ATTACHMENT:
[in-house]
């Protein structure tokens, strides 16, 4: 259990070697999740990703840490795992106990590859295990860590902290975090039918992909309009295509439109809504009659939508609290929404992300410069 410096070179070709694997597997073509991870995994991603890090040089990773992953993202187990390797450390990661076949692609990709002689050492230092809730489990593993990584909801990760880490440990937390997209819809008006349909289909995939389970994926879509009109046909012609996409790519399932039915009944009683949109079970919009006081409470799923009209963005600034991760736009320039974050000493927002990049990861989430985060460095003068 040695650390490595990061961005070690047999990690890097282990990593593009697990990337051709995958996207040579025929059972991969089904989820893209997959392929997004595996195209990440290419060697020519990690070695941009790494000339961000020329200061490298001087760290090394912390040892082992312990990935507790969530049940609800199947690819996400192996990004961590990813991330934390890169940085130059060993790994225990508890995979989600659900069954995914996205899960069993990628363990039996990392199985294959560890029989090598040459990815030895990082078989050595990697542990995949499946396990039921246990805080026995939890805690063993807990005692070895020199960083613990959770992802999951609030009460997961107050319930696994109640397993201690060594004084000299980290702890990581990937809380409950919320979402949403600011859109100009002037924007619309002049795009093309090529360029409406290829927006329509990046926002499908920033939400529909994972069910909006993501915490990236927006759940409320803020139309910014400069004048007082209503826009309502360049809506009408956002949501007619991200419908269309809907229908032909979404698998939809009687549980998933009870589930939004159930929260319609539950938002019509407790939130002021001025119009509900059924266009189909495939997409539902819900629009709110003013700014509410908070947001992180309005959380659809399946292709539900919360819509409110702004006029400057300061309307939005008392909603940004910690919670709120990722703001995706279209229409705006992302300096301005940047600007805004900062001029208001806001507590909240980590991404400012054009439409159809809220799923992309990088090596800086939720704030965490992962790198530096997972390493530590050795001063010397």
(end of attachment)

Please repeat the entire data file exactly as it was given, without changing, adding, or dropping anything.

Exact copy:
[in-house]
């Protein structure tokens, strides 16, 4: 259990070697999740990703840490795992106990590859295990860590902290975090039918992909309009295509439109809504009659939508609290929404992300410069 410096070179070709694997597997073509991870995994991603890090040089990773992953993202187990390797450390990661076949692609990709002689050492230092809730489990593993990584909801990760880490440990937390997209819809008006349909289909995939389970994926879509009109046909012609996409790519399932039915009944009683949109079970919009006081409470799923009209963005600034991760736009320039974050000493927002990049990861989430985060460095003068 040695650390490595990061961005070690047999990690890097282990990593593009697990990337051709995958996207040579025929059972991969089904989820893209997959392929997004595996195209990440290419060697020519990690070695941009790494000339961000020329200061490298001087760290090394912390040892082992312990990935507790969530049940609800199947690819996400192996990004961590990813991330934390890169940085130059060993790994225990508890995979989600659900069954995914996205899960069993990628363990039996990392199985294959560890029989090598040459990815030895990082078989050595990697542990995949499946396990039921246990805080026995939890805690063993807990005692070895020199960083613990959770992802999951609030009460997961107050319930696994109640397993201690060594004084000299980290702890990581990937809380409950919320979402949403600011859109100009002037924007619309002049795009093309090529360029409406290829927006329509990046926002499908920033939400529909994972069910909006993501915490990236927006759940409320803020139309910014400069004048007082209503826009309502360049809506009408956002949501007619991200419908269309809907229908032909979404698998939809009687549980998933009870589930939004159930929260319609539950938002019509407790939130002021001025119009509900059924266009189909495939997409539902819900629009709110003013700014509410908070947001992180309005959380659809399946292709539900919360819509409110702004006029400057300061309307939005008392909603940004910690919670709120990722703001995706279209229409705006992302300096301005940047600007805004900062001029208001806001507590909240980590991404400012054009439409159809809220799923992309990088090596800086939720704030965490992962790198530096997972390493530590050795001063010397």